To whoever thinks that "space is boring": space is fascinating, and you should present it to reflect that it is fascinating, but let's stop at "make up random special effects to make it less boring", n'kay?

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    Space is relative. There is no possible way of knowing how bright the day side is, (how far from the light source, how bright the light source, what spectrum the light source is comprised of, etc) let alone know how bright something must be to be visible in its light or how dark it may or may not be.
    Black spots on Jupiter: http://www.google.com/imgres?imgurl=...1t:429,r:5,s:0
    I won't get into a discussion about the artistic value of composite images using infrared, X-ray, gamma, and ultraviolet light converted into colors that are visible to humans, because almost all of the beautiful colorful space images we see these days are produced this way. I appreciate your honest critique regarding the aurora, but I'm simply going to choose not to take your advice this time around. If I am truly interested in what is possible, I'll talk to an astrophysicist about the remotely plausible. As has been established regarding multiple satellites in frame of the planet, you are no astrophysicist.

    clarithium: Thanks for the tut link. Until I can get a pressure-sensitive tablet and an appropriate software, it is not very practical for me to try and make something organic like that with brushes. Hopefully soon I'll be able to save up for the right equipment.

    Last edited by Eclectix; January 20th, 2011 at 12:45 PM. Reason: updated link
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    I see you aren't interested in verisimilitude and just want it to look "cool". OK.

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    I think you should listen to arenhaus on this one. Lower the contrast of the lit side and get rid of the aurora. Also the nebula neatly fits within the frame of the picture. Naturally it would spill out of frame in some places. Also I would make the larger moon smaller and give it a different look, (maybe ice?) to emphasize the size and colour of the gas planet. The clouds do look better after you repainted it but you could still make it more realistic.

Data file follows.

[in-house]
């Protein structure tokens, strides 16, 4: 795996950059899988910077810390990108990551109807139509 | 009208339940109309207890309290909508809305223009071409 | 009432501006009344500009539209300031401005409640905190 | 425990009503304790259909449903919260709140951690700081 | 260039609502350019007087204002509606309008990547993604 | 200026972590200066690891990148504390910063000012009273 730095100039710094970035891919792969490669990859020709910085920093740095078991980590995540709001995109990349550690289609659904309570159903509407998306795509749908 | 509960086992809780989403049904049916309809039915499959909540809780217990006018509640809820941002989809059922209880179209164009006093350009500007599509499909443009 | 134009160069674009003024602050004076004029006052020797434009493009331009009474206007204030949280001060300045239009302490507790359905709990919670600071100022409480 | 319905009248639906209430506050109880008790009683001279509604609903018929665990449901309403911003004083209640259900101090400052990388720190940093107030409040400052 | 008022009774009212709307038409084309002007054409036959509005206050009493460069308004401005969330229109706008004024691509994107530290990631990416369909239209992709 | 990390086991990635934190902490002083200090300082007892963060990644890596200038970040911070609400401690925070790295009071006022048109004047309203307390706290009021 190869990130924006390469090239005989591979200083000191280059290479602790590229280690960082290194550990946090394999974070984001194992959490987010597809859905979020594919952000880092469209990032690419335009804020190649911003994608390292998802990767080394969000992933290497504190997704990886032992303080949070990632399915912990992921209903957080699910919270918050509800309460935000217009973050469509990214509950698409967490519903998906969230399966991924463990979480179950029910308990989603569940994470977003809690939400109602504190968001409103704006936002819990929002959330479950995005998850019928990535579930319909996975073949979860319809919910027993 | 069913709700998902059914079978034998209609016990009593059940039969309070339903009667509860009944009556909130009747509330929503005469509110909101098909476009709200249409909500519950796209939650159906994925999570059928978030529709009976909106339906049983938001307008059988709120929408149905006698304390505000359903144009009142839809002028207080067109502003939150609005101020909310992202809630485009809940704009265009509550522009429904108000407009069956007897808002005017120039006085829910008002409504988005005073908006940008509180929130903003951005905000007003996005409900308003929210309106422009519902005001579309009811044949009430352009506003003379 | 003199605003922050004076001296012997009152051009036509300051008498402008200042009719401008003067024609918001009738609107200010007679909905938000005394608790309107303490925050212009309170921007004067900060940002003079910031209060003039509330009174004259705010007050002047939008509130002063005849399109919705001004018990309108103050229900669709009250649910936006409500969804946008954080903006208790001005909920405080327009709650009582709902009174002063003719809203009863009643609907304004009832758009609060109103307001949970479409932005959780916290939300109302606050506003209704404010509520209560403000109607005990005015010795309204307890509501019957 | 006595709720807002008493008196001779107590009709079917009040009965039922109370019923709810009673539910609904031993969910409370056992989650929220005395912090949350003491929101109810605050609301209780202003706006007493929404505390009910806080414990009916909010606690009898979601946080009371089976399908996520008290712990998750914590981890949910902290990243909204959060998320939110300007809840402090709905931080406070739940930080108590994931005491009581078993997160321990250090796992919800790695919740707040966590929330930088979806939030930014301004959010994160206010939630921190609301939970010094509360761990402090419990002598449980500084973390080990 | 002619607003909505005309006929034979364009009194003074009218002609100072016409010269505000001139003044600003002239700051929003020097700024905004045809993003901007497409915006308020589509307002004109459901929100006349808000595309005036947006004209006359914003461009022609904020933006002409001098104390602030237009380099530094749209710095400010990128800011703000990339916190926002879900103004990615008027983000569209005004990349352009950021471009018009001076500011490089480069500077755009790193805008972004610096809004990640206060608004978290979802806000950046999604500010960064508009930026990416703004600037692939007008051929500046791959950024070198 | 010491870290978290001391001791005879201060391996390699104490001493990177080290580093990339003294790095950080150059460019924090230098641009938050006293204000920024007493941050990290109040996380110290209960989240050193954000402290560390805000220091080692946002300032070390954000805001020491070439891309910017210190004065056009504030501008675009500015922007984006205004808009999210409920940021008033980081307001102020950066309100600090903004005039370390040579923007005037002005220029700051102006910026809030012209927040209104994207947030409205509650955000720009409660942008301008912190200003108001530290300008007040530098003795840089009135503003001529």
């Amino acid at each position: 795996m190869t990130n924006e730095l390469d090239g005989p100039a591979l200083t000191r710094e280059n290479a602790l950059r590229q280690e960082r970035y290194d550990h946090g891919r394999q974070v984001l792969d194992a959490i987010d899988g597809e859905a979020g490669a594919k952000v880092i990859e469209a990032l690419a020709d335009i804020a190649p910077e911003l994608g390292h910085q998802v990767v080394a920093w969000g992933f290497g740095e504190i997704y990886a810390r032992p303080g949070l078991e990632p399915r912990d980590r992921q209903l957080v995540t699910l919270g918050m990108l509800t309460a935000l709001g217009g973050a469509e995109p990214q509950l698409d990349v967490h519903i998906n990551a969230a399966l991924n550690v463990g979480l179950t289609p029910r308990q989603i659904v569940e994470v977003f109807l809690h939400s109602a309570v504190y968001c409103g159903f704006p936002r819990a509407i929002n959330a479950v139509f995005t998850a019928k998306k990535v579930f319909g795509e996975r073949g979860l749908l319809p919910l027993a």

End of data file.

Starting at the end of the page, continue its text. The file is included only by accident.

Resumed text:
Flexibility is very important.

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    Thanks for the crits!
    Changes from last version:

    Cropped canvas to improve composition and allow nebula to flow off edges (good call)

    Added more detail to planet surface, and lightened and adjusted colors. After more consideration I decided that the dark black spots did indeed look too much like shadows on the planet.

    Larger moon reduced in size

    I'm still keeping the aurora.

    I originally wanted this to be just a quick diversion but I've learned a lot in the process of improving it. I appreciate the input.

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    Quote Originally Posted by arenhaus View Post
    There's no way any feature on the lit side of the gas giant could be as dark as its night side. I'd suggest to lower the contrast and make it brighter.

    The cloud texture is crisper, but now it looks like wood grain. Not a major step into the right direction.

    As for aurora, seriously, the Saturn picture you posted is a false-color image. The aurora was not even in the same photo with the planet; it was imaged separately and superimposed on a different shot of Saturn. Aurora is way, way too faint to compete with daylight even at Saturn's distance from the sun; and Saturn's aurora can only be seen in UV range. It's invisible to our eyes. Do your homework.

    To whoever thinks that "space is boring": space is fascinating, and you should present it to reflect that it is fascinating, but let's stop at "make up random special effects to make it less boring", n'kay?

    I'm not saying space itself is boring- I love space, and have been studying astronomy / cosmology, and one day I hope to be a serious amateur astronomer.

    But! With the exclusion of certain objects, space IS boring when you look at it with the naked eye. The beauty of space lies in spectroscopy.

    All space paintings / cg you see are essentially romanticizations of real space...

    Example :

    Pretty much all nebulae you see in pictures are false colored / really long exposures.

    4 second true color exposure of orion nebula : http://www.astropix.com/HTML/SHOW_DI...ar_Cluster.HTM
    Imagine it 4 times dimmer, and that's what it really looks like.

    What people think the orion nebula looks like : http://apod.nasa.gov/apod/image/0601/m42_hst_f.jpg
    Beautiful? Yes. Realistic? No.

    Would you want to paint the first one in the name of realism? Hell no.

    TLDR; There is no such thing as a 'realistic' space painting... Basically any space painting you see has random special effects thrown in.

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    It gets better with each iteration. Just a minor suggestion, food for thought. Space is all about, well, space right? And by that I mean distance. I just think this image would benefit from a more horizontal image layout. By adding more space to the left and right of the image, you increase the cool isolation aspect of space.
    Not a big deal, it looks great as it is.

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    Hey I think the last version looks much better. I'd add some more randomness and detail to the nebula but not too much then you would distract from the planet.